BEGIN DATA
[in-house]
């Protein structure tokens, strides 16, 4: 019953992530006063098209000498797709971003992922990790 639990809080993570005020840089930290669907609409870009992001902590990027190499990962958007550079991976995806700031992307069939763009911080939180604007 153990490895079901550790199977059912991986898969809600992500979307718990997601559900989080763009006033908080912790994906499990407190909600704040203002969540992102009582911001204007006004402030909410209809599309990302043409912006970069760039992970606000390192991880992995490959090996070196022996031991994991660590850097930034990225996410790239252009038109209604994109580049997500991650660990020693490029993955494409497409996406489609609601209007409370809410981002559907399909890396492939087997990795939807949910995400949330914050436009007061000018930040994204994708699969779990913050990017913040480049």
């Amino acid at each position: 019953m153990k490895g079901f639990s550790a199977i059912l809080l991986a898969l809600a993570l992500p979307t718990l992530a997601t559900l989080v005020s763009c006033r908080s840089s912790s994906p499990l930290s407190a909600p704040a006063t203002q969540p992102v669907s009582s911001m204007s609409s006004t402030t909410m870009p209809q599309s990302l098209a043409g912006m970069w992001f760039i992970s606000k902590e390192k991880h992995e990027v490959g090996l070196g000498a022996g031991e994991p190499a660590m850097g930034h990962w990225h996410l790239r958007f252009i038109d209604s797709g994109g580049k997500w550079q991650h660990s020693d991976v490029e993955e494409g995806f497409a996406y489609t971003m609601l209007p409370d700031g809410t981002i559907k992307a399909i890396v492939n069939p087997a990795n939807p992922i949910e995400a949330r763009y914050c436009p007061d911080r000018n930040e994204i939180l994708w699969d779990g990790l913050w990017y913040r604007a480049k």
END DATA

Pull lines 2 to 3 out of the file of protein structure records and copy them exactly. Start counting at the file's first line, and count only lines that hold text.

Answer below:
């Protein structure tokens, strides 16, 4: 019953992530006063098209000498797709971003992922990790 639990809080993570005020840089930290669907609409870009992001902590990027190499990962958007550079991976995806700031992307069939763009911080939180604007 153990490895079901550790199977059912991986898969809600992500979307718990997601559900989080763009006033908080912790994906499990407190909600704040203002969540992102009582911001204007006004402030909410209809599309990302043409912006970069760039992970606000390192991880992995490959090996070196022996031991994991660590850097930034990225996410790239252009038109209604994109580049997500991650660990020693490029993955494409497409996406489609609601209007409370809410981002559907399909890396492939087997990795939807949910995400949330914050436009007061000018930040994204994708699969779990913050990017913040480049």
């Amino acid at each position: 019953m153990k490895g079901f639990s550790a199977i059912l809080l991986a898969l809600a993570l992500p979307t718990l992530a997601t559900l989080v005020s763009c006033r908080s840089s912790s994906p499990l930290s407190a909600p704040a006063t203002q969540p992102v669907s009582s911001m204007s609409s006004t402030t909410m870009p209809q599309s990302l098209a043409g912006m970069w992001f760039i992970s606000k902590e390192k991880h992995e990027v490959g090996l070196g000498a022996g031991e994991p190499a660590m850097g930034h990962w990225h996410l790239r958007f252009i038109d209604s797709g994109g580049k997500w550079q991650h660990s020693d991976v490029e993955e494409g995806f497409a996406y489609t971003m609601l209007p409370d700031g809410t981002i559907k992307a399909i890396v492939n069939p087997a990795n939807p992922i949910e995400a949330r763009y914050c436009p007061d911080r000018n930040e994204i939180l994708w699969d779990g990790l913050w990017y913040r604007a480049k």